Identification and characterization of human myocardial phospholipase A2 from transplant recipients suffering from end-stage ischemic heart disease.
Although numerous studies have implicated accelerated phospholipid catabolism during myocardial ischemia as an important contributor to ischemic membrane dysfunction, no information is currently available on the subcellular distribution, physical properties, or kinetic characteristics of human myocardial phospholipase A2. In this report, we demonstrate that the overwhelming majority (98%) of total phospholipase A2 activity in human myocardium (obtained from transplant recipients) is calcium independent, plasmalogen selective, and is distributed between the microsomal (60-70% of total activity) and cytosolic (30-40% of total activity) fractions. Both human myocardial microsomal and cytosolic phospholipase A2 enzymes 1) preferentially hydrolyze plasmalogen molecular species containing arachidonic acid at the sn-2 position, 2) are recalcitrant to chemical inactivation by the indole-reactive agent parabromophenacyl bromide, 3) are irreversibly inhibited by covalent modification of an essential thiol residue by 5,5'-dithio-bis(2-nitrobenzoic acid) (DTNB), and 4) are exquisitely sensitive to mechanism-based inhibition by (E)-6-(bromomethylene)tetrahydro-3-(1-naphthalenyl)-2H-pyran-2-one (bromoenol lactone). In sharp contrast, human mitochondrial phospholipase A2 1) accounts for only a diminutive amount of total myocardial phospholipase A2 activity (1-2%), 2) is augmented by calcium ion, 3) exhibits a higher reaction velocity using phosphatidylcholine in comparison with plasmenylcholine substrate, and 4) is not substantially inhibited by either DTNB or bromoenol lactone. Collectively, these results demonstrate that the majority of phospholipase A2 activity in human myocardium is catalyzed by a novel class of calcium-independent plasmalogen-selective phospholipases A2 and underscore the potential importance of this class of enzymes in mediating membrane dysfunction during myocardial infarction in humans.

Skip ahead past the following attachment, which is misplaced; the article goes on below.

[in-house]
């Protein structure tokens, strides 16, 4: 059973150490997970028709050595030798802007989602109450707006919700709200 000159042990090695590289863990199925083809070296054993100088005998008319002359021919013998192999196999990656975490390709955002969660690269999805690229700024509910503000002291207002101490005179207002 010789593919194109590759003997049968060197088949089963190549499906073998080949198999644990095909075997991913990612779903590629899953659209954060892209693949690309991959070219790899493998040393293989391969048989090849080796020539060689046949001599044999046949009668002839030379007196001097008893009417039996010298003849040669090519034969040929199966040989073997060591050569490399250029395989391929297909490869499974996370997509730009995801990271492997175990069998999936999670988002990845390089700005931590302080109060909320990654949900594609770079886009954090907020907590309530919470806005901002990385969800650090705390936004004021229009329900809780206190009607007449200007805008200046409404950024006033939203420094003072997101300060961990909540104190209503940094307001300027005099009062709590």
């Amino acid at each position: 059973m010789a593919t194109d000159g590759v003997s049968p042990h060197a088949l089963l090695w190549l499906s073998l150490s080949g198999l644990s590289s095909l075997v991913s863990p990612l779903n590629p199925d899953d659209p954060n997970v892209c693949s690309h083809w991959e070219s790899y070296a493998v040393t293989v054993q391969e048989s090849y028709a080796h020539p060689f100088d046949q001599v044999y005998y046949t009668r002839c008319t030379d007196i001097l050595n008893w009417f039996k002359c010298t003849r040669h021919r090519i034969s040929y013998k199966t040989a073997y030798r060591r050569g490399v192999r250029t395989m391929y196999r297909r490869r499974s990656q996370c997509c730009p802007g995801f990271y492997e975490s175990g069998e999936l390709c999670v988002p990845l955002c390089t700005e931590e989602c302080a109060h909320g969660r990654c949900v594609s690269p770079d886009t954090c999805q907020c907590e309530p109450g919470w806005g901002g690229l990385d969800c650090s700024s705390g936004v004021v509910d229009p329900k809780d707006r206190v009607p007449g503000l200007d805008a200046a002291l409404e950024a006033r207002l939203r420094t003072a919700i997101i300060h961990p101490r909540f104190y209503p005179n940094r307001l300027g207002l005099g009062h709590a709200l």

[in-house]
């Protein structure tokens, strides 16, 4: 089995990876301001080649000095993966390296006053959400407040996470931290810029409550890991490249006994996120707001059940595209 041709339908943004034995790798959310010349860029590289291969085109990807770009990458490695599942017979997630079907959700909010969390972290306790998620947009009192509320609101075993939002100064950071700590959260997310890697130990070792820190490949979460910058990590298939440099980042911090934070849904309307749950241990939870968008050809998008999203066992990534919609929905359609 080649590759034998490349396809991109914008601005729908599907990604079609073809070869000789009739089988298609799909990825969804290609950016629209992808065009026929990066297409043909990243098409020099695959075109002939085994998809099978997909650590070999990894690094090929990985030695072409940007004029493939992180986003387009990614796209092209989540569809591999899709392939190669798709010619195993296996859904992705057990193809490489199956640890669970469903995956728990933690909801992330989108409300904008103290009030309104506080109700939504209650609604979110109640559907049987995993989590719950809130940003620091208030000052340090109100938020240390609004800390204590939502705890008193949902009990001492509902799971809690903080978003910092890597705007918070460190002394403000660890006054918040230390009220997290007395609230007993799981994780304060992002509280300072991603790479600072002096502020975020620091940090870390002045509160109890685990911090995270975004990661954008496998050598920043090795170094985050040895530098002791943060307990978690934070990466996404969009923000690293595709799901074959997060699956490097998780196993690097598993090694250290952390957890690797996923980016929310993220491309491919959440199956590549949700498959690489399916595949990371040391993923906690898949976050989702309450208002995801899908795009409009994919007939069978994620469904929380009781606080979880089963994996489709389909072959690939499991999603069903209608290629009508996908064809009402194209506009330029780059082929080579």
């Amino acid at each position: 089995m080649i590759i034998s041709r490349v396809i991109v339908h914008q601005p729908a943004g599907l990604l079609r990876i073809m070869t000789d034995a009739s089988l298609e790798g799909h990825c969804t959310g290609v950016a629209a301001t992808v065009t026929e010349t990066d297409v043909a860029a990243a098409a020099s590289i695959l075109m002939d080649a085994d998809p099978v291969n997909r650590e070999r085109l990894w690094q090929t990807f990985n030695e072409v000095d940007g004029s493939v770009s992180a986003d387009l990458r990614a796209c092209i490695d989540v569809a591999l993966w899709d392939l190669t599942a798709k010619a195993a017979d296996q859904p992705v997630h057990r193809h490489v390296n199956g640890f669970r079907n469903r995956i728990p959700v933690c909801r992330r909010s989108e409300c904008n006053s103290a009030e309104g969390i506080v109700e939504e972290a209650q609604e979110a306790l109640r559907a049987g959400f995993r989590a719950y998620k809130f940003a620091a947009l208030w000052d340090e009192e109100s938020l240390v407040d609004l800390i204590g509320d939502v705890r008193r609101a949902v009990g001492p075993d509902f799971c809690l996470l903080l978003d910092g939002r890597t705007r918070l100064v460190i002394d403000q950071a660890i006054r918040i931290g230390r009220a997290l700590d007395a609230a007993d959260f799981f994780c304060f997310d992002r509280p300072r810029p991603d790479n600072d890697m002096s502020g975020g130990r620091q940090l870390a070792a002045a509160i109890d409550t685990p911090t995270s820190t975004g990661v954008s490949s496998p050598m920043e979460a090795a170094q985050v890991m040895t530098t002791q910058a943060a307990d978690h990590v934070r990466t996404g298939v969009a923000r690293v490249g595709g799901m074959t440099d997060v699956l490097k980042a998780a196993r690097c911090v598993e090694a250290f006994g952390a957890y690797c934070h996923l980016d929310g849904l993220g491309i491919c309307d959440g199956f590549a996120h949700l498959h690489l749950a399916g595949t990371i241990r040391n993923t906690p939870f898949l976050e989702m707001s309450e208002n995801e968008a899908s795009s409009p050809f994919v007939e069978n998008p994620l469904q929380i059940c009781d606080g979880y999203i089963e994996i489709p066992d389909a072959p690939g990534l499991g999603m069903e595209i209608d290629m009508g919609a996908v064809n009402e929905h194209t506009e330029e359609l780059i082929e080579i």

- Copyright © 1992 by American Heart Association